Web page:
Adding to the interest in aspalathin is the role it may play in weight management, through its action on metabolic processes. And if this were not enough to pique the interest of rooibos drinkers – and brands who operating in the functional beverages sector –  everywhere, some research has shown that it may also have a positive impact on bone health3.


As a single antioxidant polyphenol in rooibos, it may seem that aspalathin is something of a multi-purpose compound that can yield a significant and wide range of benefits. Add the potential benefits of the many other flavonoids found in rooibos, and one can start to get a sense of how and why rooibos tea shows no signs of slowing down as a favourite herbal tea for a growing fanbase worldwide.


Alongside aspalathin is aspalinin, another closely and structurally-related flavonoid which was isolated for the first time in 2006, and is also unique to rooibos. Though less research has been conducted into aspalanin’s properties as it is a relatively novel compound, research has shown that it may have anti-cancer properties7. Due to it being chemically similar to both aspalathin and nothofagin, it can be reasonably assumed that it plays much the same role in providing antioxidant benefits to rooibos tea consumers. 



This compound found in rooibos plays a similar role to that of aspalathin, in that it shows promise as far as fighting oxidative stress in the body and thus having a potentially beneficial effect on cardiovascular diseases4. As with aspalathin, nothofagin may play a role in the prevention or management of inflammatory conditions. What’s more, properties specific to nothofagin can assist in maintaining cognitive function and thus help protect against neurodegenerative diseases.

Orientin in rooibos
Minor Flavonoids in Rooibos 
Orientin and iso-orientin

As with many of the flavonoids in rooibos, these closely linked compounds work in tandem with the other active components found in rooibos to provide a variety of benefits to the consumer. In particular, orientin and iso-orientin appear to alleviate digestive system discomfort5. Beyond this, studies have indicated that these two compounds also aid in building bone density6, particularly in women who suffer from osteoporosis.



Whilst perhaps less known than aspalathin, in some respects quercetin may be the superstar antioxidant in rooibos. With a demonstrated ability to block the immune cells  responsible for triggering allergic reactions, quercetin has the potential to be effective at treating allergies8, without the negative side-effects sometimes associated with medications. As outlined in our Rooibos and Nasal Allergies article, the action of quercetin can play a role in alleviating symptoms for consumers who suffer from hayfever and other histamine-associated conditions.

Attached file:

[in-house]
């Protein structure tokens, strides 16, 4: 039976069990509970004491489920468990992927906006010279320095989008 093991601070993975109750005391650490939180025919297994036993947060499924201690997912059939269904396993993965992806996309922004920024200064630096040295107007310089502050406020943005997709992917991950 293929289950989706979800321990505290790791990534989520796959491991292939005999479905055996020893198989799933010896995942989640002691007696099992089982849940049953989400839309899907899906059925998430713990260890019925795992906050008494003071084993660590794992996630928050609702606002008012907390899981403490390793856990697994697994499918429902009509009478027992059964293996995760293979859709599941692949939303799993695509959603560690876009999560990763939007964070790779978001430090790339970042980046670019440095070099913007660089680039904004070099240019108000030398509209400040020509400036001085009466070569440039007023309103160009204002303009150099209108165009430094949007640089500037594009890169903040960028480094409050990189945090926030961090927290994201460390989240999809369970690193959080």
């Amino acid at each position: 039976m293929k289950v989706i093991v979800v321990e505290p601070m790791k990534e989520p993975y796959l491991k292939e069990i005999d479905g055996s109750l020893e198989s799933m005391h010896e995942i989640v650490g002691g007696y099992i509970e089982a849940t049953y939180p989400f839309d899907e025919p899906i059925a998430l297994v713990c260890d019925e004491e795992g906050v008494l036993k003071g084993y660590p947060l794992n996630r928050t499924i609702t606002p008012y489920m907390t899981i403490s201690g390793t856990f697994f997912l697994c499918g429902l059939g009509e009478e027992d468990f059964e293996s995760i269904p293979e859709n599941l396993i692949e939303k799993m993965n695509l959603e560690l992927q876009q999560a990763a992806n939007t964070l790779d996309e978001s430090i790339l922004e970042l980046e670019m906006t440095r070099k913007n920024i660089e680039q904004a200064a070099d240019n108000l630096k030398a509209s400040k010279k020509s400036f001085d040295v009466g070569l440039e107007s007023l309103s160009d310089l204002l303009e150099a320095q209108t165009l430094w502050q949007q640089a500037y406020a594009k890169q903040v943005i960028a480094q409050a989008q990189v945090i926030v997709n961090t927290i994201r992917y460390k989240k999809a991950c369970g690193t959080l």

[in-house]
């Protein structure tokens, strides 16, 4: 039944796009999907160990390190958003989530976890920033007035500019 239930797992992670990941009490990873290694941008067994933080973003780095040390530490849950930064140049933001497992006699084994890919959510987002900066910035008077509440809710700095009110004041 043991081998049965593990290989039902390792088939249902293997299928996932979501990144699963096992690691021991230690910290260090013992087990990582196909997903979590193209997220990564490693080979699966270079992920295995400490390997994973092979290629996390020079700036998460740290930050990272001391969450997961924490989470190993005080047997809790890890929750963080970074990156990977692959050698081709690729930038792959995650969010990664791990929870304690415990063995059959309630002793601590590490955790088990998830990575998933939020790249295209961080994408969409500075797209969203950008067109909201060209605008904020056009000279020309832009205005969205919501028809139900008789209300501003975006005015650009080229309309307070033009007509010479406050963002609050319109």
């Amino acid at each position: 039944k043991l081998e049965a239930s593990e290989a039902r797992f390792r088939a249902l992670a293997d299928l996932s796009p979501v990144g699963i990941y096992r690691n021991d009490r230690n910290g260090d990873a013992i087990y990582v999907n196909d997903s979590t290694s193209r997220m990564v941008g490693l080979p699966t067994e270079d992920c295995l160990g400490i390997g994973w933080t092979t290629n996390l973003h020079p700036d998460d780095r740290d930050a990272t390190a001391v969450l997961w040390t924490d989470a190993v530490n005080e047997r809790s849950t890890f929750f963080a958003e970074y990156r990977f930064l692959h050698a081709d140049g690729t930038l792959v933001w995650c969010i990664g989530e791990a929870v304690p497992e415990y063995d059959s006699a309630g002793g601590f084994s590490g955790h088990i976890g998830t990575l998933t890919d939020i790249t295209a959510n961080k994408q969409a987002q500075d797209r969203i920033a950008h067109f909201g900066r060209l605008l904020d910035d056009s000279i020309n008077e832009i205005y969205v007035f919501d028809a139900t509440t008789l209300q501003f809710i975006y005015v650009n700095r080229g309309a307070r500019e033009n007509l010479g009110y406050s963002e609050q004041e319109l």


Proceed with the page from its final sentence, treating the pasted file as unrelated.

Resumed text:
The way in which quercetin acts is that it helps to prevent allergies from being triggered in the first place by blocking mast cells, which are responsible for the release of histamine, the chemical released by the immune system which triggers allergic responses. 



Though it is one of the least-known antioxidants in rooibos, research into the properties of chrysoeriol has yielded promising results. A powerful antioxidant in its own right, it has also been shown to be a good anti-inflammatory and also appears to have antimicrobial and antiviral action. Additionally, for sufferers of asthma, it has been demonstrated to possess bronchodilator effects9.

Vitexin and iso-vitexin

As with the other flavonoids found in rooibos, these two closely-related compounds have a broad antioxidant and anti-inflammatory profile, with more specific action that shows promise in a number of areas. These include potential cardioprotective benefits through vitexin’s effect on reducing blood pressure, improving blood vessel function and lowering cholesterol levels.10

Some studies have also suggested that vitexin may have neuroprotective effects that potentially offer protection to brain cells, making it relevant in the context of neurodegenerative diseases like Parkinson’s disease and Alzheimer’s. For the same reasons, there is also evidence that vitexin’s interaction with neurotransmitters in the brain means it may have anxiolytic and anti-depressant effects.11


Rutin is a flavonoid found in varying concentrations in a range of plants, including rooibos. In general it has the same broad antioxidant properties as those listed here, and is thus also associated with having a variety of potential health benefits.